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Driving Today

Conspiracy Theorists: Start Your Engines

Jimmie Johnson’s “speeding ticket” looks fishy to some.

If you were a conspiracy theorist, you could have a field day with this one. It’s late in the race at Martinsville, N.J., and five-time Spring Cup champ Jimmie Johnson is in a position to pull out yet another victory. But NASCAR’s TV ratings are down, and a lot of people are blaming it on the fact that Johnson wins too much. So as Johnson gets ready for one of his patented late-race runs, he is stunned to learn that he has been assessed a penalty that will put him well back in the pack. Instead of tying a record held jointly by NASCAR superheroes Dale Earnhardt and Richard Petty, Johnson falls out of the top 10 in the race, ending his streak of top 10s at 17. Johnson can’t believe that he was speeding in the pits, at least where he thought NASCAR was clocking him, and he says so after the race. NASCAR says, yes, Jimmie, you were -- but we’re not going to release all the pit road speeds, nor are we going to flash them as they occur, the way Major League Baseball flashes the speeds of various pitches these days. Why not? folks ask. Because we don’t want to, NASCAR replies.

Conspiracy junkies, make of this what you will. Did NASCAR really mess around with the numbers just so it could assure that bland, boring Jimmie Johnson didn’t win? Did it pick its spot in trying to put a bullet in his chance for a sixth consecutive title? Goodness, we certainly hope not. As cynical as some race fans may be about NASCAR in these troubled times, we would hate to think the organization would do something like that. Finding “debris” on the track late in the race to bring out a yellow and bunch up the field? Oh, we could probably believe that. But singling out a driver for a fictitious penalty? Even Johnson doesn’t feel that was the case -- at least publicly he doesn’t.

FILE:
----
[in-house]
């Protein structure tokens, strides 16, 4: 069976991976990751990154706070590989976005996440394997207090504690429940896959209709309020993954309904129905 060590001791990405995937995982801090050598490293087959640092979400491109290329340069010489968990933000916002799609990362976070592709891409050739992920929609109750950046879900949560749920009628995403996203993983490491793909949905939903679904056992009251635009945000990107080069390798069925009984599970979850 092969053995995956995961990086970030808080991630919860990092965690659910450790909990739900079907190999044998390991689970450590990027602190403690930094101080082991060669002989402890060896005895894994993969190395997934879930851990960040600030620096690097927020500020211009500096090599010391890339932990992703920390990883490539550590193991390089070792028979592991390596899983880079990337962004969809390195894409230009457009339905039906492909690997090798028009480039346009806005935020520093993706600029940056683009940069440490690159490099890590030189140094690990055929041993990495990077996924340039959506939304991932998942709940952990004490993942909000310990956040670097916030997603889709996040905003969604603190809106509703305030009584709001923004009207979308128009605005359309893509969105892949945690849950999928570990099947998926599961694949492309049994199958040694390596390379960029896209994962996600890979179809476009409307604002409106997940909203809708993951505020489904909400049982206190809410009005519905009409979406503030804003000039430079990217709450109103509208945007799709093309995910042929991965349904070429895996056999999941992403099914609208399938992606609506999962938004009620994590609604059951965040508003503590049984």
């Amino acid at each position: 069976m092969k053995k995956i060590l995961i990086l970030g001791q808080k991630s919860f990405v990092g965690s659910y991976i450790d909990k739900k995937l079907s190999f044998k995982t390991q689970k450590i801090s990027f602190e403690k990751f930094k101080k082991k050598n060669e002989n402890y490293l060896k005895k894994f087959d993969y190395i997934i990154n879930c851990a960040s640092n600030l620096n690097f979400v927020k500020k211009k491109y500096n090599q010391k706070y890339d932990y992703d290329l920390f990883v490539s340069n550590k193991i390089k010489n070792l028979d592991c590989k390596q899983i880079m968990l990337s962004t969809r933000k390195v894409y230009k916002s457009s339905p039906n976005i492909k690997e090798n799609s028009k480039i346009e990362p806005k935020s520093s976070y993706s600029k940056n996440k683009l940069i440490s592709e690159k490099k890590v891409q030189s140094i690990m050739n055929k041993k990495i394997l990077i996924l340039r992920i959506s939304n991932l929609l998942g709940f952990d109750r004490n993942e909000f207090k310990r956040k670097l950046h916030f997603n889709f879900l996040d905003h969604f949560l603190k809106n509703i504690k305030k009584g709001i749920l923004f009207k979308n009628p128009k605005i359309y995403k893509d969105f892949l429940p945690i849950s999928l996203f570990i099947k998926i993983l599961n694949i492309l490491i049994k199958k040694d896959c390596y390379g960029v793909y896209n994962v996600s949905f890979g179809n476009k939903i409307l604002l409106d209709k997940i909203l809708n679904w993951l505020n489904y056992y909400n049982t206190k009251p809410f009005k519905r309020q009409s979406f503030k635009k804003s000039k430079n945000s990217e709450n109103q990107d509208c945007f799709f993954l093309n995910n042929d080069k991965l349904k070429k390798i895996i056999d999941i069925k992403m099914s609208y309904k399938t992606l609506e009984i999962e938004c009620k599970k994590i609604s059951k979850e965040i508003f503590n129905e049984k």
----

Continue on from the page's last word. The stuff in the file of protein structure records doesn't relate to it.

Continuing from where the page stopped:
But lost in the whole controversy is the simple fact that, if pit road speeds are supposed to be held very low for safety reasons, why let all the drivers and their teams game the system by driving fast when they think they can and obeying the limit when they think they are being watched? If you want safety, make the entire pit road a speed trap and get radar shots of all the drivers multiple times while they are entering and exiting the pits.

If NASCAR thinks its racing is more exciting because one driver zips through the pits at 34.9 mph while another has to take a lap because he was caught at 35.1 in a special segment of the pit road, they are sippin’ somethin’ strange. So make it safe, make it sane and make it transparent. A simple concept: It’s called fairness.